7. Itoh M, Nagafuchi A, Moroi S, Tsukita S (July 1997). "Involvement of ZO-1 in cadherin-based cell adhesion through its direct binding to alpha catenin and actin filaments". The Journal of Cell Biology. 138 (1): 181–92. doi:10.1083/jcb.138.1.181. PMC   2139940 . PMID   9214391.
  8. "Entrez Gene: TJP1 tight junction protein 1 (zona occludens 1)".
  9. Ebnet K, Schulz CU, Meyer Zu Brickwedde MK, Pendl GG, Vestweber D (Sep 2000). "Junctional adhesion molecule interacts with the PDZ domain-containing proteins AF-6 and ZO-1". The Journal of Biological Chemistry. 275 (36): 27979–88. doi: 10.1074/jbc.M002363200 . PMID   10856295.
  10. Ebnet K, Aurrand-Lions M, Kuhn A, Kiefer F, Butz S, Zander K, Meyer zu Brickwedde MK, Suzuki A, Imhof BA, Vestweber D (Oct 2003). "The junctional adhesion molecule (JAM) family members JAM-2 and JAM-3 associate with the cell polarity protein PAR-3: a possible role for JAMs in endothelial cell polarity". Journal of Cell Science. 116 (Pt 19): 3879–91. doi: 10.1242/jcs.00704 . PMID   12953056.
  11. 1 2 Nielsen PA, Baruch A, Shestopalov VI, Giepmans BN, Dunia I, Benedetti EL, Kumar NM (Jun 2003). "Lens connexins alpha3Cx46 and alpha8Cx50 interact with zonula occludens protein-1 (ZO-1)". Molecular Biology of the Cell. 14 (6): 2470–81. doi:10.1091/mbc.E02-10-0637. PMC   194895 . PMID   12808044.
  12. Giepmans BN, Moolenaar WH (1998). "The gap junction protein connexin43 interacts with the second PDZ domain of the zona occludens-1 protein". Current Biology. 8 (16): 931–4. doi: 10.1016/S0960-9822(07)00375-2 . PMID   9707407.
  13. Liu G, Kaw B, Kurfis J, Rahmanuddin S, Kanwar YS, Chugh SS (Jul 2003). "Neph1 and nephrin interaction in the slit diaphragm is an important determinant of glomerular permeability". The Journal of Clinical Investigation. 112 (2): 209–21. doi:10.1172/JCI18242. PMC   164293 . PMID   12865409.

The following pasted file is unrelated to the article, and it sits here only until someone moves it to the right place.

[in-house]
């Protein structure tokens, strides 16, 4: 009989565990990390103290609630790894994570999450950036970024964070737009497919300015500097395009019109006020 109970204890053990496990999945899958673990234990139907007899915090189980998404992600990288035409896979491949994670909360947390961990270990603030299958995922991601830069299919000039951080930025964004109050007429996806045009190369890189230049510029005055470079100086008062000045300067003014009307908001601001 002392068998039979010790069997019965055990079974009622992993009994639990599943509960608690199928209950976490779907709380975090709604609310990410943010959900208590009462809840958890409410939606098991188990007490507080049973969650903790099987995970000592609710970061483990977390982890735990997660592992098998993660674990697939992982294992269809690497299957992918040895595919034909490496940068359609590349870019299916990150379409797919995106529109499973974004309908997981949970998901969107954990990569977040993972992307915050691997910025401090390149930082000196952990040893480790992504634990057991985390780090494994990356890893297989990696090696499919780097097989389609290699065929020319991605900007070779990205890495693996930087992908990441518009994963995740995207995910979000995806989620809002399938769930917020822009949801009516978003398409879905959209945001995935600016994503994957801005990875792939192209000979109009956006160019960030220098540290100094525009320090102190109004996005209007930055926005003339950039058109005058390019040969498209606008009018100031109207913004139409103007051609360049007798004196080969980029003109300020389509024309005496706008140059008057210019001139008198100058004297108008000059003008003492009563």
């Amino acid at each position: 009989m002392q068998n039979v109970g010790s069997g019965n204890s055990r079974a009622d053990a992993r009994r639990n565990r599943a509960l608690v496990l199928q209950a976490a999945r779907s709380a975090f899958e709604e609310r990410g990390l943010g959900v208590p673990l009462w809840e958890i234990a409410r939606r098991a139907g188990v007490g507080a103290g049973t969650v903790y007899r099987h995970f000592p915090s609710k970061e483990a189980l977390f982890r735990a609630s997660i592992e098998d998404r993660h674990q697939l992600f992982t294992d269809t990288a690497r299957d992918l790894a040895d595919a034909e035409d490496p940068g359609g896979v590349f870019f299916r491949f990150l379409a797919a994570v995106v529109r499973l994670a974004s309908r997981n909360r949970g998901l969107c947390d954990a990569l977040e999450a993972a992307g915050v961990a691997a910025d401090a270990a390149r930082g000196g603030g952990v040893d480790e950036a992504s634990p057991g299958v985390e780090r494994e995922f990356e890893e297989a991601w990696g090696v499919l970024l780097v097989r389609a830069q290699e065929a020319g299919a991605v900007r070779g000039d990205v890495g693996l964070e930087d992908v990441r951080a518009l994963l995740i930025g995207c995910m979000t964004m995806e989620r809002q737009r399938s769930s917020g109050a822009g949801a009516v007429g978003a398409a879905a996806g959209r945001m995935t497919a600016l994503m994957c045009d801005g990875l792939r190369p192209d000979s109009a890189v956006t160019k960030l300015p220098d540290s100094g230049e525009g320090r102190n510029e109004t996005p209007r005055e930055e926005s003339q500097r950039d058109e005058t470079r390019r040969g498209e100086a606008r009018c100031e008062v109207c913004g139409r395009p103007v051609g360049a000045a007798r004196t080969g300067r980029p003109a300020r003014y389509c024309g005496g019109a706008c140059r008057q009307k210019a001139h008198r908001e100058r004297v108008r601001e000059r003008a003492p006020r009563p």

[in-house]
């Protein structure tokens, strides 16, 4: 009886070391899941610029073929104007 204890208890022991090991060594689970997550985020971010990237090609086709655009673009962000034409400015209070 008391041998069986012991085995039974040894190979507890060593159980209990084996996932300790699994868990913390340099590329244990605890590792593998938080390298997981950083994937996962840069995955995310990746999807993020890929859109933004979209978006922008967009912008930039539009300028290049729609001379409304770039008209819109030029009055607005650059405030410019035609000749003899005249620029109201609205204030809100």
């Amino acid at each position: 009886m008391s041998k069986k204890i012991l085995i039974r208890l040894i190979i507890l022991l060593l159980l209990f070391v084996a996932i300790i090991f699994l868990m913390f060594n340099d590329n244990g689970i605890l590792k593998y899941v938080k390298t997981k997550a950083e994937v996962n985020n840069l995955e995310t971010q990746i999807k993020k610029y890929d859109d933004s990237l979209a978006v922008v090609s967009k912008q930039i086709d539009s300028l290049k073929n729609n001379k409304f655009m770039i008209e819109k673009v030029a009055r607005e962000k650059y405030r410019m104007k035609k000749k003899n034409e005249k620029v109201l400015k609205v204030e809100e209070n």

14. Huber TB, Schmidts M, Gerke P, Schermer B, Zahn A, Hartleben B, Sellin L, Walz G, Benzing T (Apr 2003). "The carboxyl terminus of Neph family members binds to the PDZ domain protein zonula occludens-1". The Journal of Biological Chemistry. 278 (15): 13417–21. doi: 10.1074/jbc.C200678200 . PMID   12578837.
  15. Yamamoto T, Harada N, Kawano Y, Taya S, Kaibuchi K (May 1999). "In vivo interaction of AF-6 with activated Ras and ZO-1". Biochemical and Biophysical Research Communications. 259 (1): 103–7. doi:10.1006/bbrc.1999.0731. PMID   10334923.
  16. 1 2 Fanning AS, Jameson BJ, Jesaitis LA, Anderson JM (Nov 1998). "The tight junction protein ZO-1 establishes a link between the transmembrane protein occludin and the actin cytoskeleton". The Journal of Biological Chemistry. 273 (45): 29745–53. doi: 10.1074/jbc.273.45.29745 . PMID   9792688.
  17. Rao RK, Basuroy S, Rao VU, Karnaky Jr KJ, Gupta A (Dec 2002). "Tyrosine phosphorylation and dissociation of occludin-ZO-1 and E-cadherin-beta-catenin complexes from the cytoskeleton by oxidative stress". The Biochemical Journal. 368 (Pt 2): 471–81. doi:10.1042/BJ20011804. PMC   1222996 . PMID   12169098.
  18. 1 2 Wittchen ES, Haskins J, Stevenson BR (Dec 1999). "Protein interactions at the tight junction. Actin has multiple binding partners, and ZO-1 forms independent complexes with ZO-2 and ZO-3". The Journal of Biological Chemistry. 274 (49): 35179–85. doi: 10.1074/jbc.274.49.35179 . PMID   10575001.
  19. Itoh M, Morita K, Tsukita S (Feb 1999). "Characterization of ZO-2 as a MAGUK family member associated with tight as well as adherens junctions with a binding affinity to occludin and alpha catenin". The Journal of Biological Chemistry. 274 (9): 5981–6. doi: 10.1074/jbc.274.9.5981 . PMID   10026224.

Further reading